Every investor in Vicor Corporation (NASDAQ:VICR) should be aware of the most powerful shareholder groups. Institutions often own shares in more established companies, while it's not unusual to see insiders own a fair bit of smaller companies. I generally like to see some degree of insider ownership, even if only a little. As Nassim Nicholas Taleb said, 'Don’t tell me what you think, tell me what you have in your portfolio.
Vicor is a pretty big company. It has a market capitalization of US$4.1b. Normally institutions would own a significant portion of a company this size. Our analysis of the ownership of the company, below, shows that institutions are noticeable on the share registry. Let's delve deeper into each type of owner, to discover more about Vicor.
What Does The Institutional Ownership Tell Us About Vicor?
Institutional investors commonly compare their own returns to the returns of a commonly followed index. So they generally do consider buying larger companies that are included in the relevant benchmark index.
As you can see, institutional investors have a fair amount of stake in Vicor. This can indicate that the company has a certain degree of credibility in the investment community. However, it is best to be wary of relying on the supposed validation that comes with institutional investors. They too, get it wrong sometimes. It is not uncommon to see a big share price drop if two large institutional investors try to sell out of a stock at the same time. So it is worth checking the past earnings trajectory of Vicor, (below). Of course, keep in mind that there are other factors to consider, too.
We note that hedge funds don't have a meaningful investment in Vicor. The company's CEO Patrizio Vinciarelli is the largest shareholder with 48% of shares outstanding. In comparison, the second and third largest shareholders hold about 7.2% and 5.0% of the stock.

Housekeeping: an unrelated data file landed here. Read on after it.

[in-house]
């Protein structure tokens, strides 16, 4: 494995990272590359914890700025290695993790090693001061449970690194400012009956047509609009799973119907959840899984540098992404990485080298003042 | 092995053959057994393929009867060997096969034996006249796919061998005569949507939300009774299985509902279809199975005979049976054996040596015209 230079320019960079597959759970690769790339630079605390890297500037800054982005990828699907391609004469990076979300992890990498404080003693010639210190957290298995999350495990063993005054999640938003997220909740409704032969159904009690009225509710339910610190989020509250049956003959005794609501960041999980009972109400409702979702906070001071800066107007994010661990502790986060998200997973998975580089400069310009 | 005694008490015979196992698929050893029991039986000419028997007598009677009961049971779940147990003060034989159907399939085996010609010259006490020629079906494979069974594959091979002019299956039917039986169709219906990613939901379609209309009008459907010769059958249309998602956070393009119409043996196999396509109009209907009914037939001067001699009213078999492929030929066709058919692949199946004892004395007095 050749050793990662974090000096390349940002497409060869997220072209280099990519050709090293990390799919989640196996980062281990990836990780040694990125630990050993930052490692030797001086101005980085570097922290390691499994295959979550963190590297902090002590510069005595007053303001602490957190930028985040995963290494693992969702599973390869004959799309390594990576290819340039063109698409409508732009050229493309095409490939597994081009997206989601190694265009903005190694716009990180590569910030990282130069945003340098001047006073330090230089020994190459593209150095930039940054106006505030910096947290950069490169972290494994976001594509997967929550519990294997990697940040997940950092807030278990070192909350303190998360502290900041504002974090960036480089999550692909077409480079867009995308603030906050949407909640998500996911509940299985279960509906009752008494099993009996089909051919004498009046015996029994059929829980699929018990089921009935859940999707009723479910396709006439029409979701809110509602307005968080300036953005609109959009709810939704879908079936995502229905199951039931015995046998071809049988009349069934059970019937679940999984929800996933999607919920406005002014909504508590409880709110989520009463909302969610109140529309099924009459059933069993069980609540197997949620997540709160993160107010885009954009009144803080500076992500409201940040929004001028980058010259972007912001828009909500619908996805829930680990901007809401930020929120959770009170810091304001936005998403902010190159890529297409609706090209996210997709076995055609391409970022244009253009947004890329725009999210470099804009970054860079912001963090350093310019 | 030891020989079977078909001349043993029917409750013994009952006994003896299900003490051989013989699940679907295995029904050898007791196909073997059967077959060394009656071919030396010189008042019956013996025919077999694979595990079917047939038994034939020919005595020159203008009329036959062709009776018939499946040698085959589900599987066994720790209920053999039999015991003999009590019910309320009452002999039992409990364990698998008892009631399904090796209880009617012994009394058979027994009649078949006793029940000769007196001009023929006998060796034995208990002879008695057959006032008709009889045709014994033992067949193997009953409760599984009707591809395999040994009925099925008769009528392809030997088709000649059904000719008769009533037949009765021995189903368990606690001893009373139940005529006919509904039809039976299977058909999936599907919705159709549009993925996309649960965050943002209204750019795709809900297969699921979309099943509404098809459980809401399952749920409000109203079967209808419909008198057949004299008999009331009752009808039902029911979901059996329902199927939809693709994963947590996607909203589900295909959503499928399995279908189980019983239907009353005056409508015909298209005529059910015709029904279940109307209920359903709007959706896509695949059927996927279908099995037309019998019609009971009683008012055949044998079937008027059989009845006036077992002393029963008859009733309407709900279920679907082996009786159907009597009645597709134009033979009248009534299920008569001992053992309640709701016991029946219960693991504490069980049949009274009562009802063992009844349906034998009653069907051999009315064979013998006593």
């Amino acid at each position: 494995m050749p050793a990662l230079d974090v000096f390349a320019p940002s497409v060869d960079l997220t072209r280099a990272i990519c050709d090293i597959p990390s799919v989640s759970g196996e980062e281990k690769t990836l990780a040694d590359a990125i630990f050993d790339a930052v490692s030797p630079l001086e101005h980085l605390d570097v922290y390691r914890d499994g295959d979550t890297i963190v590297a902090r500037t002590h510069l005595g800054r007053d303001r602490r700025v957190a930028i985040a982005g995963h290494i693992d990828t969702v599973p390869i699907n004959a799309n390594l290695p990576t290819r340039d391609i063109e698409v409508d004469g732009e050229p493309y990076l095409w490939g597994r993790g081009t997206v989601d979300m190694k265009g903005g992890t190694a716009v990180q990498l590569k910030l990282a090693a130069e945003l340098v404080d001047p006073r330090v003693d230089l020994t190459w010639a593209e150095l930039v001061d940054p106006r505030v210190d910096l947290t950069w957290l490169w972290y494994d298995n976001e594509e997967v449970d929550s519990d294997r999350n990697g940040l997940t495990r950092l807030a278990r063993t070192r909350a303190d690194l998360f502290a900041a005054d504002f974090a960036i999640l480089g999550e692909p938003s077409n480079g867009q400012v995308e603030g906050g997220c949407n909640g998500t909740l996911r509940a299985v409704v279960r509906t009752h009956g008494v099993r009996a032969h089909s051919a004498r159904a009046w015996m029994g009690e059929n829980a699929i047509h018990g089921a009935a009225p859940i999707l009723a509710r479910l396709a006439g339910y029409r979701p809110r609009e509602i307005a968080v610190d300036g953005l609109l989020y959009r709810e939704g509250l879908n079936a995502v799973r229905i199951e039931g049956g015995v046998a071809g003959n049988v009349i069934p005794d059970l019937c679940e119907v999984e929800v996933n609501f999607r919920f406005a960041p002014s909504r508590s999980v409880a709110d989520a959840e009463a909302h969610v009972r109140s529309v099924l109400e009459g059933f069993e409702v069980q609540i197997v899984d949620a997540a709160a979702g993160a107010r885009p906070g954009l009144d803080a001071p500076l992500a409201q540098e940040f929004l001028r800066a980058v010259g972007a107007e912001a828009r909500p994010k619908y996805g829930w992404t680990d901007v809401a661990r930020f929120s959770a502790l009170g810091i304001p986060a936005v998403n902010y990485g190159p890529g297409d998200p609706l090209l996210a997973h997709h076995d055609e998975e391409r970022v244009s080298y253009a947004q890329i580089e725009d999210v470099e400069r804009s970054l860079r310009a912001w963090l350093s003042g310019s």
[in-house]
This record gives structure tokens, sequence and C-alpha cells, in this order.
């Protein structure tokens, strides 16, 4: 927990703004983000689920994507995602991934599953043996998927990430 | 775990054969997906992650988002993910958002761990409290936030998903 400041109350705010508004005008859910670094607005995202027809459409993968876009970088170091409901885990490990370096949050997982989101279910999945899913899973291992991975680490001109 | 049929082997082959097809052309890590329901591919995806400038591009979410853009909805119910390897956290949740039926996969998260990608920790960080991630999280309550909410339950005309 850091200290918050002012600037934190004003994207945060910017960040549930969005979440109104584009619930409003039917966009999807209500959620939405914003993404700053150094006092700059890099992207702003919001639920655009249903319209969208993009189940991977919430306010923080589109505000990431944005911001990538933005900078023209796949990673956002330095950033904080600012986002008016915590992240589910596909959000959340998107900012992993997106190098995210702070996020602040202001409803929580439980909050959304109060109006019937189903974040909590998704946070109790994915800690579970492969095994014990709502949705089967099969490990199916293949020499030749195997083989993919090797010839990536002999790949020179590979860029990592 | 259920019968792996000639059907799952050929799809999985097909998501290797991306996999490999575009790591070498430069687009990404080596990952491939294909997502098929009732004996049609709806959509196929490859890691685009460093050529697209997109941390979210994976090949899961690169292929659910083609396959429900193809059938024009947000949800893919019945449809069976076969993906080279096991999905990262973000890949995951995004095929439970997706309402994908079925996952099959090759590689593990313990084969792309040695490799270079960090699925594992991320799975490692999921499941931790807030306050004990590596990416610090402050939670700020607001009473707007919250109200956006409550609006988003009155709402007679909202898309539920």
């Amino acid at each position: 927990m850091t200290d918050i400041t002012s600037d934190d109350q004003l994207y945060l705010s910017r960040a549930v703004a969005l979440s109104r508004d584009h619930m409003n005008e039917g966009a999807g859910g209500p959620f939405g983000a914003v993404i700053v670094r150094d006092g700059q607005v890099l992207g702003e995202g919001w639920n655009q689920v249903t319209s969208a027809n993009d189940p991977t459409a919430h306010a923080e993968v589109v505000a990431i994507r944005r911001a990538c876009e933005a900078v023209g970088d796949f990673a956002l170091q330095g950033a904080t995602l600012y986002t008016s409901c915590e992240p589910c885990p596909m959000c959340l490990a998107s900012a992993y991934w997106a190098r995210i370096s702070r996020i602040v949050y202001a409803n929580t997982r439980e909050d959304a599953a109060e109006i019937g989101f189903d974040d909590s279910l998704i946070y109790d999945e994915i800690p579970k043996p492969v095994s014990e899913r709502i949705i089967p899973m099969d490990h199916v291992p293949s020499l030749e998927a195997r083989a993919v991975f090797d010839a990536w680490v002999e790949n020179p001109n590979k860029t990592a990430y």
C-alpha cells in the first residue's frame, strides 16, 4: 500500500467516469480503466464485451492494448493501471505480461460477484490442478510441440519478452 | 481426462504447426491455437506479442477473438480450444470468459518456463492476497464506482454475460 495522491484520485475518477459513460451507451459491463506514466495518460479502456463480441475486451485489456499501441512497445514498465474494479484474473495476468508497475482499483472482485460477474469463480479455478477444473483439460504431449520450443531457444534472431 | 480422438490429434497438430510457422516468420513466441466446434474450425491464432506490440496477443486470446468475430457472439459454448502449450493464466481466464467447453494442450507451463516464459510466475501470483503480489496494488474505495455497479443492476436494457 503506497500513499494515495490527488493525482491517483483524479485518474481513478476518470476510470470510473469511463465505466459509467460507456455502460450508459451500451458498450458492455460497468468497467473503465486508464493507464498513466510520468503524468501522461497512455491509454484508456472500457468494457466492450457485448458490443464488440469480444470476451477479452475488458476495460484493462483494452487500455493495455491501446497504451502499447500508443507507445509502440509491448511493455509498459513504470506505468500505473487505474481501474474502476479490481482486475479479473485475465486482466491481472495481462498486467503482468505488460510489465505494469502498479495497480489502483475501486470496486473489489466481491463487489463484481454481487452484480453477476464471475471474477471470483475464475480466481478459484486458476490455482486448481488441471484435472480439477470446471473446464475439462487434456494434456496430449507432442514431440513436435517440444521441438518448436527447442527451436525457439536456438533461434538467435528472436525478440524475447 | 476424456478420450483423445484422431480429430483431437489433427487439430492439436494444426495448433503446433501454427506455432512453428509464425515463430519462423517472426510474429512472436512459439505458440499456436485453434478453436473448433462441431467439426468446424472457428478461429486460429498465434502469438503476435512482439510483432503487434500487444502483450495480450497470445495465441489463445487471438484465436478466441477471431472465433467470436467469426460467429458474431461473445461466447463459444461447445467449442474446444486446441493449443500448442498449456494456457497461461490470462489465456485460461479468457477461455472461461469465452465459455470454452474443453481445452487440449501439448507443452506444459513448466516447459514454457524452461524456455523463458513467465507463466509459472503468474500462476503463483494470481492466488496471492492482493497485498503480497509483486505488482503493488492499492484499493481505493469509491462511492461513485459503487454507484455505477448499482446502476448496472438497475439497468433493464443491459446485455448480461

A more detailed study of the shareholder registry showed us that 2 of the top shareholders have a considerable amount of ownership in the company, via their 56% stake.
While studying institutional ownership for a company can add value to your research, it is also a good practice to research analyst recommendations to get a deeper understand of a stock's expected performance. Quite a few analysts cover the stock, so you could look into forecast growth quite easily.
Insider Ownership Of Vicor
The definition of company insiders can be subjective and does vary between jurisdictions. Our data reflects individual insiders, capturing board members at the very least. Management ultimately answers to the board. However, it is not uncommon for managers to be executive board members, especially if they are a founder or the CEO.
Most consider insider ownership a positive because it can indicate the board is well aligned with other shareholders. However, on some occasions too much power is concentrated within this group.
Our information suggests that insiders own more than half of Vicor Corporation. This gives them effective control of the company. Given it has a market cap of US$4.1b, that means insiders have a whopping US$2.1b worth of shares in their own names. It is good to see this level of investment. You can check here to see if those insiders have been selling any of their shares.
General Public Ownership
The general public holds a 12% stake in Vicor. This size of ownership, while considerable, may not be enough to change company policy if the decision is not in sync with other large shareholders.
It's always worth thinking about the different groups who own shares in a company. But to understand Vicor better, we need to consider many other factors. For example, we've discovered 2 warning signs for Vicor that you should be aware of before investing here.
If you are like me, you may want to think about whether this company will grow or shrink. Luckily, you can check this free report showing analyst forecasts for its future.
NB: Figures in this article are calculated using data from the last twelve months, which refer to the 12-month period ending on the last date of the month the financial statement is dated. This may not be consistent with full year annual report figures.
This article by Simply Wall St is general in nature. It does not constitute a recommendation to buy or sell any stock, and does not take account of your objectives, or your financial situation. We aim to bring you long-term focused analysis driven by fundamental data. Note that our analysis may not factor in the latest price-sensitive company announcements or qualitative material. Simply Wall St has no position in any stocks mentioned.
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